Dale Amy
May 1, 2000

"Surprisingly, I originally was a Mopar fan," confessed Peter Faull. "It had always been a good joke at work amongst the guys. I worked for Ford yet I loved Mopars. One friend used to tease that he knew of an old car I should see, because he was positive that car would change me into a Ford man. Reluctantly, I went with him one day to see this 'legend' he spoke of. Even though most of the car was in pieces, I could see the potential of the 390 fastback. I looked past its aged appearance and thought, This car is a beauty."

And so it was that this '68 Mustang GT fastback convinced Peter to, ah, dodge his earlier Mopar convictions. That the car was able to do so in the condition in which Peter first observed-strewn about in several boxes and wearing a dull, black topcoat-speaks volumes about the undeniable appeal of most any Mustang. And so he bought it.

Peter said a lack of available detailing and technical information on the 390 Mustang led him to the pages of Mustang Monthly as a valuable information resource during its obviously thorough 3 1/2 year restoration. We're flattered, and we would have to say that he used the information to great effect. With all traces of past abuses having being exorcised, the Candyapple Red four-speed now amply rewards the previous Pentastar man for his decision to jump ship.

Peter's DSO '81 fastback had spent its entire 96,000-mile life in Canada, and therefore provided something of a bodywork challenge for the London, Ontario, resident, along with Jim Gauvin and Ross Thompson at the Oakridge Ford body shop. They were fastidious in returning the code 63A fastback to the same form in which it had originally rolled from the Metuchen, New Jersey, plant-complete with a two-tone louvered hood with its integral turn signal indicators, wheel lip moldings, tinted glass, left-hand remote mirror, and bumper guards.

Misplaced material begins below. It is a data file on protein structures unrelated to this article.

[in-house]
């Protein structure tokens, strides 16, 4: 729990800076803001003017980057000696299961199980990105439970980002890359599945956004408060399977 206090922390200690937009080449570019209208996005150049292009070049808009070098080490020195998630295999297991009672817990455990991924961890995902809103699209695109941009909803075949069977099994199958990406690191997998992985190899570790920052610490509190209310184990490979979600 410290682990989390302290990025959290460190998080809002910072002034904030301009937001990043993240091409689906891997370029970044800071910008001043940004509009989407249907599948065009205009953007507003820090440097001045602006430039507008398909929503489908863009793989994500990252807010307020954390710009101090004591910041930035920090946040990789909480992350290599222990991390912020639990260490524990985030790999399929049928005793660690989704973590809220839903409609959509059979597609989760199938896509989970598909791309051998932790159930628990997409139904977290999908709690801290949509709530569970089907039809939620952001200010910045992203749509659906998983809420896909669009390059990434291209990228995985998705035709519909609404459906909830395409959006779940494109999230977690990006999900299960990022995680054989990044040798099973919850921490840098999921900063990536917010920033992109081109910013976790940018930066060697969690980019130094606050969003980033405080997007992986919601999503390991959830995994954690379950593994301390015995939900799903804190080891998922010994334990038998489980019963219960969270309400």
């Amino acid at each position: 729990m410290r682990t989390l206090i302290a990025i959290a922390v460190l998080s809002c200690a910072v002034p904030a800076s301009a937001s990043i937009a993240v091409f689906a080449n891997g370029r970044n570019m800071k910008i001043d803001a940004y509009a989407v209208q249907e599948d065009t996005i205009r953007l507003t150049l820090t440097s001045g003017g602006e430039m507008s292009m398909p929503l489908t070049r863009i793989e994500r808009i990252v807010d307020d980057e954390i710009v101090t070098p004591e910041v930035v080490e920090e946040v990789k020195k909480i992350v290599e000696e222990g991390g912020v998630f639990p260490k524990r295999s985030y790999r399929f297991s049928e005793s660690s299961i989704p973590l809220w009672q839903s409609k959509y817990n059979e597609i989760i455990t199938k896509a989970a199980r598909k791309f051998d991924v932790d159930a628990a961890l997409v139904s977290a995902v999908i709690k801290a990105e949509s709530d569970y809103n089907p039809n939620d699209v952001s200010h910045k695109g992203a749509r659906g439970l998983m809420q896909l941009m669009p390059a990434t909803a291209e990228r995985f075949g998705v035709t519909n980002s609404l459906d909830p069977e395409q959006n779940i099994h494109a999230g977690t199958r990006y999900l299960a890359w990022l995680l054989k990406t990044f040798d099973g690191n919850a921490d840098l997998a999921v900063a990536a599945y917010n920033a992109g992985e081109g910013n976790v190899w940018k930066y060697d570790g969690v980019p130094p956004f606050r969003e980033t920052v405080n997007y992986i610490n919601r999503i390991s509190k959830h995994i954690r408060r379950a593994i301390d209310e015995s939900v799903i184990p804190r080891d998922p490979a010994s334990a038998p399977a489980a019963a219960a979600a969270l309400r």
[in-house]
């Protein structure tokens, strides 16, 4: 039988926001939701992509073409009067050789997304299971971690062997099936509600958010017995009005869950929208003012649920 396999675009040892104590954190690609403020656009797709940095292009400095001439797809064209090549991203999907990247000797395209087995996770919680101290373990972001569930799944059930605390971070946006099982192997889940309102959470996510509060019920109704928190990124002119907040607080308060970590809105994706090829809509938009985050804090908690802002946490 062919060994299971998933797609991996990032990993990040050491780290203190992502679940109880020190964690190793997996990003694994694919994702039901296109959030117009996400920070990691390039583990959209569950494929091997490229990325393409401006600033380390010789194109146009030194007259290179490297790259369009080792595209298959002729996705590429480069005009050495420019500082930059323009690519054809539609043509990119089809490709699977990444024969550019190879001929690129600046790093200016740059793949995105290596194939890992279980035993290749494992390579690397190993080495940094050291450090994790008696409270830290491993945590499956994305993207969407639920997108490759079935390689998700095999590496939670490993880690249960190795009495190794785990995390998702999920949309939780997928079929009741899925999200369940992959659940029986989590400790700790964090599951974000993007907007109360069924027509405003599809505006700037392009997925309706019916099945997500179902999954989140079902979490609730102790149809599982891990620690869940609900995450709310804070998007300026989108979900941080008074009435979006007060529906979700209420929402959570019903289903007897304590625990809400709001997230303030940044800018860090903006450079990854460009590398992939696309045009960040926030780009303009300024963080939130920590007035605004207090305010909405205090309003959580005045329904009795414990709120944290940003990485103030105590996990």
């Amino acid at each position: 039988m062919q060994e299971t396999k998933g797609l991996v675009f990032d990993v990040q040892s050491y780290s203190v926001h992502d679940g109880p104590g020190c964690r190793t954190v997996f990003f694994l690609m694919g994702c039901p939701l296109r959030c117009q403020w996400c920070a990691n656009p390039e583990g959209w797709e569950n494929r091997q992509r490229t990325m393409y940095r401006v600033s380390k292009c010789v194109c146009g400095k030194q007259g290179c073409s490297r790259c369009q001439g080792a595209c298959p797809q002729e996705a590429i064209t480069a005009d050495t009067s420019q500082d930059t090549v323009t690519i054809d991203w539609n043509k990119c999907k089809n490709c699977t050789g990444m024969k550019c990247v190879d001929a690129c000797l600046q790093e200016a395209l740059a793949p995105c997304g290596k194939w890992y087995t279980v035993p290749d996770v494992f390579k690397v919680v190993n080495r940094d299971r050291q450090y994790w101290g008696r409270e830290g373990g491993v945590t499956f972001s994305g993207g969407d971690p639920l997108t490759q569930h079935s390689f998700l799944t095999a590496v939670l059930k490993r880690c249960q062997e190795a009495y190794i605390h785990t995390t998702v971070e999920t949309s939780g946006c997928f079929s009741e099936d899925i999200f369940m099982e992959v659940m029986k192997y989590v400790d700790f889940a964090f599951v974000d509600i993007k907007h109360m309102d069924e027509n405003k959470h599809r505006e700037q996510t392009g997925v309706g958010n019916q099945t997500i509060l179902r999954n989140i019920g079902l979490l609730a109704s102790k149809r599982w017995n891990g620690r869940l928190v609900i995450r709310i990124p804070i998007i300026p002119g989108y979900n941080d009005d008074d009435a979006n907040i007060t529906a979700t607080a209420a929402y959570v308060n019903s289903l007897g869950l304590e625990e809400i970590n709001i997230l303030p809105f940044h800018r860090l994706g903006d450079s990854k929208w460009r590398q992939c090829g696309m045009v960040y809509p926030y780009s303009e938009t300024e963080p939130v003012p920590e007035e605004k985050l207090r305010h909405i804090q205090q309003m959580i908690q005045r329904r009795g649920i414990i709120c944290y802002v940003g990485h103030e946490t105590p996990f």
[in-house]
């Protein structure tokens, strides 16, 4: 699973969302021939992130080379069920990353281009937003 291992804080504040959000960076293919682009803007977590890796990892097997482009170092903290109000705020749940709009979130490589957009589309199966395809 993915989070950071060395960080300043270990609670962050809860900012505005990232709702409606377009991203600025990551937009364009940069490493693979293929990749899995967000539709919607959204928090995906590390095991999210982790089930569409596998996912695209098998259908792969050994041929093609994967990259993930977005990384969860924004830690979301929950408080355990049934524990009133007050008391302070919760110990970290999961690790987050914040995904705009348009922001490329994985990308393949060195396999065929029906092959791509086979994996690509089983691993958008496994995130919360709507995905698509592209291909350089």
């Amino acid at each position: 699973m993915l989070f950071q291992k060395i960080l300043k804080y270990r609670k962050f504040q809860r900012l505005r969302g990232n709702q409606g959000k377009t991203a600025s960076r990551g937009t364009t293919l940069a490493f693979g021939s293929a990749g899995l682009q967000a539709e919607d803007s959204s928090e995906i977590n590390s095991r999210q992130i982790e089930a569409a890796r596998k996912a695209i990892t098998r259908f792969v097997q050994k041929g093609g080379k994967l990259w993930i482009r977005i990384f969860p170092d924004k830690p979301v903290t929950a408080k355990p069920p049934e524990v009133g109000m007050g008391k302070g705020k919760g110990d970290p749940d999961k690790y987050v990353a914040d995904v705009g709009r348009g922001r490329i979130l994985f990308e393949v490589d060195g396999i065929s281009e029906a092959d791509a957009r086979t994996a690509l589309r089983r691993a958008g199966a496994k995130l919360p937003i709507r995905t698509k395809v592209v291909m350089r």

Matching the black C-stripe, and in classic contrast to the Candyapple Red base/clear exterior hue, is the standard black interior dressed up with the new-for-'68 front seat headrest option, as well as upper and lower consoles. The black camera-case dash is optioned with an 8,000-rpm tach, electric clock, and a trip odometer. Luggage room is enhanced by the Sport deck fold-down rear seat.

When it came time to rebuild the S-code 390, Peter turned to Chris Simon-a true Ontario FE-natic, whose brother's '68 GT500 ragtop appeared in our June '97 issue-for expertise, but performed the work himself. Since the car was missing the intake, carb, and air cleaner assemblies, the decision was made to go with a 428 Police Interceptor aluminum intake and a matching 780-cfm Holley. With the alloy manifold painted corporate blue and mostly hidden by a correct chromed-lid breather assembly, a peek at our underhood shot will show that Peter did it right-and the GT's hefty snout lost a few pounds in the process. Backed by a faithful Top Loader and limited-slip 3.25 gearset, the 390 runs as good as it looks.

Having sampled the First Place show trophies and the sheer pleasure of Mustang ownership, Peter told us he'd like to restore a GT390 hardtop as his next project. By the sound of that, there's little chance of a reversal of his conversion to the Blue Oval fold. He's one of us now.